Trash in streets shouldn’t be blamed on bears or tourists
Some South Lake Tahoe streets resemble the stomping ground of Sesame Street character “Oscar the Grouch.” Piles of garbage spill out of cans, giving animals a reason to rummage, and neighbors a reason to be upset about the mess.
“I have been accused of being the only one to complain,” said Robert Alexander, who divides his time between homes at South Shore and Cameron Park.
Bags of baby diapers from his neighbor’s garbage have ended up in Alexander’s yard. Alexander said most residents don’t know there are codes requiring residents to abide by certain refuse rules.
The Clean Tahoe organization addresses litter problems not already covered by another government agency. It responds to calls and cleans 350 miles of South Shore roadways which are unkept areas, including city bus stops. It also alerts homeowners when they are violating litter codes.
“A lot of people don’t know the ordinances,” said Clean Tahoe’s Sandy Belstler.
“In most cases homeowners respond very quickly to rectify the problem,” Belstler said. The organization issues a 10-day courtesy notice before reporting the problem to code enforcers at the city’s planning department, the county environmental department or the county sheriff’s department code enforcement unit.
If Clean Tahoe cleans up a mess, the resident will be responsible for the cost.
“We don’t enforce (codes) on a real strong basis, but if complaints were made we’d do something,” said Tom Hill, a detective for the El Dorado County Sheriff’s Department who works with Clean Tahoe on litter problems.
Loose garbage was more of a problem when South Shore didn’t have as many full-time residents, Hill said. When vacationers would come in on Friday and leave on Sunday they would leave their garbage to fend for itself over the next week, he added.
“We don’t get a lot of complaints,” said Gloria Wood, office manager at South Tahoe Refuse, who refers callers to Clean Tahoe or the city manager’s office.
She added that most residents have neighbors who take their garbage out for them while they are away.
When asked if an evening pick-up time would change the likelihood of animals going through the trash, Wood said that morning collections are the only way for the trucks to maneuver in traffic and not disturb the peace like they would at night.
“We do live in the forest,” Belstler cautioned, reminding people that if bears get a taste of garbage they will come back for more.
“I believe that (shelters) actually encourage litter,” Alexander said, who complained about a neighbor’s illegal structure. He believes that garbage is the responsibility of the property owner or the property managers who are in charge of the home.
Ed Roe, a patroller at Heavenly Ski Resort, has found an alternative. He made himself a metal garbage shelter – appropriately named “Bearacade” – that caught the eye of a motorist who wanted to purchase one for his home. Roe sold it and has been constructing them for people in the Tahoe Basin for three years.
He said he is tired of seeing nice houses as well as small ones with rickety sheds that homeowners pass off as garbage shelters.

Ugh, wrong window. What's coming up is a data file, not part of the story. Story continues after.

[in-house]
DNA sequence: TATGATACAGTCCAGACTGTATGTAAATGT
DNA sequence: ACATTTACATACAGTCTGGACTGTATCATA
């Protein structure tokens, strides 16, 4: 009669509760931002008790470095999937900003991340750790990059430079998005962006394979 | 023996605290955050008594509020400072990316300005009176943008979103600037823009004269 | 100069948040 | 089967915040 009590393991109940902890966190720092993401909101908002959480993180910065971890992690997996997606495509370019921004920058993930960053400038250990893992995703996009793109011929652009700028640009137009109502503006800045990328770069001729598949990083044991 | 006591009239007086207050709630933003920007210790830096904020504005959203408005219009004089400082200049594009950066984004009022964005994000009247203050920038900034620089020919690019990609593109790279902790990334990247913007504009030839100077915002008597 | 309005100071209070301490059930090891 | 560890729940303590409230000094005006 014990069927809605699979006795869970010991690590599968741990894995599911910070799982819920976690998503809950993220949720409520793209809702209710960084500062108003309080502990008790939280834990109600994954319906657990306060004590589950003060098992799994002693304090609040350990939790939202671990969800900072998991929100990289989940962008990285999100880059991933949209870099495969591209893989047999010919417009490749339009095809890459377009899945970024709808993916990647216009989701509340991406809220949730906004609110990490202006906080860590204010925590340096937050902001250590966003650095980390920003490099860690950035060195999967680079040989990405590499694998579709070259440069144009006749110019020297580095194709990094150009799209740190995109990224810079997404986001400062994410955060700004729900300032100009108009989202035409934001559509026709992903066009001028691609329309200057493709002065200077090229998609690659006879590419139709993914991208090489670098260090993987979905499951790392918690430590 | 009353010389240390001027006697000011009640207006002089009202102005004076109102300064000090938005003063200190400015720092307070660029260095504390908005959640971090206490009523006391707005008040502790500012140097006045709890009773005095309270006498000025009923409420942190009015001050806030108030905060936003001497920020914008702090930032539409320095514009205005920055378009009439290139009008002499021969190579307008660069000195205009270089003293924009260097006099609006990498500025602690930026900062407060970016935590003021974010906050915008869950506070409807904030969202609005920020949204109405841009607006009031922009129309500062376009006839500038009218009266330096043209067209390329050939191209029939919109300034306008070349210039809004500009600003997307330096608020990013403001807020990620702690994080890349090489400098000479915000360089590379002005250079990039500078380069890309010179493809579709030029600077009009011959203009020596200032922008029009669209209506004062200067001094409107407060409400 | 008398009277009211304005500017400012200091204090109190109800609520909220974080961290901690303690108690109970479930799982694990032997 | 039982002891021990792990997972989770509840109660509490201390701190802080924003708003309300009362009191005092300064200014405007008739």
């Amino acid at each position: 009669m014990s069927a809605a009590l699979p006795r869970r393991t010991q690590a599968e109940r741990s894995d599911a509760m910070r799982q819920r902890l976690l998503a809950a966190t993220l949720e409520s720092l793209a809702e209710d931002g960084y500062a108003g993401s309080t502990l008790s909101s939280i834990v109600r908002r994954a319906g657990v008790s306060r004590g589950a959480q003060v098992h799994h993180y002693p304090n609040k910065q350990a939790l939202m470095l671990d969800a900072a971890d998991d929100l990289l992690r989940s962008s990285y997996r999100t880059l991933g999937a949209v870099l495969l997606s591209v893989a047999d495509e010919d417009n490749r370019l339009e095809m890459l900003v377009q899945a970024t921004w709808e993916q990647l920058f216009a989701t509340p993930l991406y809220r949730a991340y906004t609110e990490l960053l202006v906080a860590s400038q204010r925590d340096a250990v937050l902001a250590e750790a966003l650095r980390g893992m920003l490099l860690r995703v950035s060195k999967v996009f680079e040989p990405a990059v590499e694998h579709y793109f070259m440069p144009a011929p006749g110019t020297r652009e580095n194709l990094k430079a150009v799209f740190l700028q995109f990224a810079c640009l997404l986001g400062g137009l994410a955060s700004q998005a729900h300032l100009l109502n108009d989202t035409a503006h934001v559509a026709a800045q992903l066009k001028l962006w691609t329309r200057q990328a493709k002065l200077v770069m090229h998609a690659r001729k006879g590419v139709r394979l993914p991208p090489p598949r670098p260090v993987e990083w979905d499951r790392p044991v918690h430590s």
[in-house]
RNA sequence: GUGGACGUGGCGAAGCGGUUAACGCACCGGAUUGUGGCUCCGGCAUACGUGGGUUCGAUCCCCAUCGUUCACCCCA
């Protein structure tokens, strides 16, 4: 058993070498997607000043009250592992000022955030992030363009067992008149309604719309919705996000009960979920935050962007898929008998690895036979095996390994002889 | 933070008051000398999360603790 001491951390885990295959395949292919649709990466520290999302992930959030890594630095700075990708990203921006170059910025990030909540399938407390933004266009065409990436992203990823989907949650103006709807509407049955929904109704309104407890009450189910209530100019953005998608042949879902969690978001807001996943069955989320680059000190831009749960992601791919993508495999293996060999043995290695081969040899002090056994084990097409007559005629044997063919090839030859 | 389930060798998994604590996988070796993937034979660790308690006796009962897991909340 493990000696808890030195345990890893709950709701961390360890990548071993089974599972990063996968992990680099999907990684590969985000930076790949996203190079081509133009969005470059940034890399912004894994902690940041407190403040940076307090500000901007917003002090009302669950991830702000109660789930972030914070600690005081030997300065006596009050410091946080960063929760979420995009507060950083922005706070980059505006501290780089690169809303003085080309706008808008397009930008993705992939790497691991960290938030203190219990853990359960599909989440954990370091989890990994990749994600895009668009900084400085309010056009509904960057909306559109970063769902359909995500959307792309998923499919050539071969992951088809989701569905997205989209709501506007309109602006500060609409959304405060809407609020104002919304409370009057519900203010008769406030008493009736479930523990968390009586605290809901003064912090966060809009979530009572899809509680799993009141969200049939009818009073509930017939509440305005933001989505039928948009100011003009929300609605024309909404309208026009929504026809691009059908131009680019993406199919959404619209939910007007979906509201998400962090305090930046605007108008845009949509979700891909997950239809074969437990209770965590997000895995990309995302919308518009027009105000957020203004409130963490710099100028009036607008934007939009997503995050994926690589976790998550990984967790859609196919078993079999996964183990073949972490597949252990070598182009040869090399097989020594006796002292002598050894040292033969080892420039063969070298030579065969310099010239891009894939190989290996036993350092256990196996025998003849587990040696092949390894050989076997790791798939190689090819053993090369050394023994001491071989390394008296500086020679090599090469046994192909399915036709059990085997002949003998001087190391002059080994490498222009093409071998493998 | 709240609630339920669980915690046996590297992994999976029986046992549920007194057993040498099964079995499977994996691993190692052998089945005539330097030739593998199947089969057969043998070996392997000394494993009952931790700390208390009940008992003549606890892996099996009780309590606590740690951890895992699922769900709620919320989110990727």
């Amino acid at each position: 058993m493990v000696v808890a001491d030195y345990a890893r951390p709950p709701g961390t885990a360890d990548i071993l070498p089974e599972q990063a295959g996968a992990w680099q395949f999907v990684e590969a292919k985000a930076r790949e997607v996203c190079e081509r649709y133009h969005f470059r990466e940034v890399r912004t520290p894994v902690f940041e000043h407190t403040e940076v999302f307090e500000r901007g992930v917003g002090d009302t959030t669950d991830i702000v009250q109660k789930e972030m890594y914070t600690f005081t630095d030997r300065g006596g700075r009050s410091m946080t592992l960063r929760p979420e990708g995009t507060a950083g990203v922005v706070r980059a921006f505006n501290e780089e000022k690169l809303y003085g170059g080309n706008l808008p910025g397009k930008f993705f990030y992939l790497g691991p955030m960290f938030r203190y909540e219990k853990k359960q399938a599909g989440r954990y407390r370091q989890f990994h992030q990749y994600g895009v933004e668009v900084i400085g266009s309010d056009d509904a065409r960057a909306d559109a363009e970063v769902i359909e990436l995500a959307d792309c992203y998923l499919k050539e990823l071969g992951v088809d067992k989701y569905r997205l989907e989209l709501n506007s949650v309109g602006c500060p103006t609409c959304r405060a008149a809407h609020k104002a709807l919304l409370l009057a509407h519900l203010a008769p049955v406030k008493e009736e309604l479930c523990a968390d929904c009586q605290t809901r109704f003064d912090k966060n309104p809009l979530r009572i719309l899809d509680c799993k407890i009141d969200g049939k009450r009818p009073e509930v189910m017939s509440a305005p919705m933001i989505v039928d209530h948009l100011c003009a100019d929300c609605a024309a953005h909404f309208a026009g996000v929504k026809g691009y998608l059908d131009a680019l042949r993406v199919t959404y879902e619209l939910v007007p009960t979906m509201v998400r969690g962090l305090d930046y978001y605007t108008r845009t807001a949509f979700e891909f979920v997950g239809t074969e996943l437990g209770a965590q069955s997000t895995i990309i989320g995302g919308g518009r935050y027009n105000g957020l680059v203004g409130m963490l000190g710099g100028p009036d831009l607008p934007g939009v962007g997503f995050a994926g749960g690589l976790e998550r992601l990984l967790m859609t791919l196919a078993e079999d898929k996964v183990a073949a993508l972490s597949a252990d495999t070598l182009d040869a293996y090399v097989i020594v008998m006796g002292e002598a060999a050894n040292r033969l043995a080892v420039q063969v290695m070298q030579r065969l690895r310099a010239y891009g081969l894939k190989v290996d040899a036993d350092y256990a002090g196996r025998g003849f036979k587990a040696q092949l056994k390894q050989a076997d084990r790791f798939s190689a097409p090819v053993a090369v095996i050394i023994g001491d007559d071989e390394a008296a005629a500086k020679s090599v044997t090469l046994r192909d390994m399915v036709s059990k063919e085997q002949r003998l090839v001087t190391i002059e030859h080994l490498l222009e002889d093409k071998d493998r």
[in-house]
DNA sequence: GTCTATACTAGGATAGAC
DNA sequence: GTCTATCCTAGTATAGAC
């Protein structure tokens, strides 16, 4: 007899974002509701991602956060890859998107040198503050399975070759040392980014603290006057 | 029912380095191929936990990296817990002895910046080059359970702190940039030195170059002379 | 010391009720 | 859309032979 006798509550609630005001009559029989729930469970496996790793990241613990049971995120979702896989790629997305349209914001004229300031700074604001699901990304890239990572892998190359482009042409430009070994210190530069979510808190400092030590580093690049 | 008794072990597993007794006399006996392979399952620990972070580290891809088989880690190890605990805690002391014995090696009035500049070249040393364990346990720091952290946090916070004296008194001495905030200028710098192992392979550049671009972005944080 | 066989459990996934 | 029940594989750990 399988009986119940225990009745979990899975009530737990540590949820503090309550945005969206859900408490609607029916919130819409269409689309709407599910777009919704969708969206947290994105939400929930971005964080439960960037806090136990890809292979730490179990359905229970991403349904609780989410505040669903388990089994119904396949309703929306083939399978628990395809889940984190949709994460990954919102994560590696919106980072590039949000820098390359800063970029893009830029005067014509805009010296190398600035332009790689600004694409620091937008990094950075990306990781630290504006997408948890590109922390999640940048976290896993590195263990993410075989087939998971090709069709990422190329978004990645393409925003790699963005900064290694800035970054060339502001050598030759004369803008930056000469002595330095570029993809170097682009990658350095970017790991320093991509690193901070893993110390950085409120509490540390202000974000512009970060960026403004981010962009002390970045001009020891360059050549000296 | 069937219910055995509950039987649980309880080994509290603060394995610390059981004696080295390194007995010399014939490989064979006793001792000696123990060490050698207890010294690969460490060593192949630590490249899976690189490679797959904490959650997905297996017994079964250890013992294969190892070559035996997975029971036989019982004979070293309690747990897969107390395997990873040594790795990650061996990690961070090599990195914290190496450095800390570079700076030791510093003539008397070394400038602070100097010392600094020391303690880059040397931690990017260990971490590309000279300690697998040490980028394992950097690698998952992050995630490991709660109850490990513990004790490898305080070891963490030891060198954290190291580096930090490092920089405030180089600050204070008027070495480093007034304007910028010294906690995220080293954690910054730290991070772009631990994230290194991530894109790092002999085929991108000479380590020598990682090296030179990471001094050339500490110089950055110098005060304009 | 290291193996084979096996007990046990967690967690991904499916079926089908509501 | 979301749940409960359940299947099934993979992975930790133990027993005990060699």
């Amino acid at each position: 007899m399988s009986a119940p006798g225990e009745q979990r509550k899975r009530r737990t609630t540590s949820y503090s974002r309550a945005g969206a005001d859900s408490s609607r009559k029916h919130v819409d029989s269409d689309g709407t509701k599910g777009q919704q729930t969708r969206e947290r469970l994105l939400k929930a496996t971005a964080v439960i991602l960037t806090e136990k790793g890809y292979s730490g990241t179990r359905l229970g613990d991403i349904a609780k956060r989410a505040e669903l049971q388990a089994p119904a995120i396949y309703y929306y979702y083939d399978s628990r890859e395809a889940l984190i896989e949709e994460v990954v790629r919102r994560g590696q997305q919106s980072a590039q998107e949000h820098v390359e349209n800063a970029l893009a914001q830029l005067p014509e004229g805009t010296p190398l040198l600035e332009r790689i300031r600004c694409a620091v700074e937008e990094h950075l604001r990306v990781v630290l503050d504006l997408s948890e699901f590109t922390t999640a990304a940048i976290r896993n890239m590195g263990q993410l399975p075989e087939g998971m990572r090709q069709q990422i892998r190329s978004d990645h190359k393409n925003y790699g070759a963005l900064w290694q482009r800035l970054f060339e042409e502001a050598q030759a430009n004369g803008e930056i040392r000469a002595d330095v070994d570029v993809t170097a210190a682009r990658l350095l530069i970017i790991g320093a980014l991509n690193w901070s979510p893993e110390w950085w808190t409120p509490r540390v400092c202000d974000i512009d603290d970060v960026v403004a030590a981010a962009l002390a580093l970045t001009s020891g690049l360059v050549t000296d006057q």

Roe’s containers comply with county shelter codes for people who store their garbage outside on days other than collection days, but are made of metal which is not a required specification.
The county ordinance requires shelters be no more than 54-inches tall, 12-square-feet and able to hold two 33-gallon receptacles.
It should be built out of adjacent properties’ views, be of sturdy construction, securely latched and be of earth tones to match the neighborhood.
“What makes mine different is the structure,” Roe said.
“No bears can get in (the structure) at all,” he added.
The storage units cost $625 which pays for the metal and manpower that goes into building one. Roe is already booked with orders until May.
“That has been the nicest product introduced to the homeowner,” Stan Burton, program manager at Clean Tahoe said. He said while the price may seem high it will correct the problem for good.
“For years there have been unattractive garbage can enclosures,” Burton said. Even the sheds that meet compliance are usually made of wood that can continue to absorb odors he added.
“From a sanitary standpoint (Roe’s product) is very nice,” Burton said.
Burton said that the metal containers are starting to pop up in places like the bottom of Heavenly Valley which is known to be problem area for bears. He hopes that the Bearacade is a trend that continues.
“Steel garbage cans are a thing of the past,” Burton said. He said people who aren’t required to build structures on their property should opt for rubber garbage cans because they hold their shape.
El Dorado County and the city of South Lake Tahoe have litter codes intended to keep garbage collection clean for neighborhoods and manageable for collectors.
– Garbage shall not be set out earlier than 6 p.m. the day before pick up. It must be removed no later than 6 p.m. on collection day, except for garbage stored in approved shelters or housings.
– Each residence must have one or more 32 gallon trash receptacle with water-tight lids and no holes in cans.
– Receptacles, plastic bags and refuse shall not be readily visible from public streets except during the fixed collection time.
– Bulk items such as car parts, weight goods and furniture will be collected upon special arrangement with the refuse company and shall not be visible from the public street unless it is on collection day.
– Owners or persons occupying or having control of the premises must dispose of the refuse that has accumulated on the property.
– Commercial properties, including hotels, motels and multiple-family dwellings shall have adequate removal of refuse to include Dumpsters or refuse cans large enough to handle the volume of trash and removal that is frequent enough to prevent overflow.
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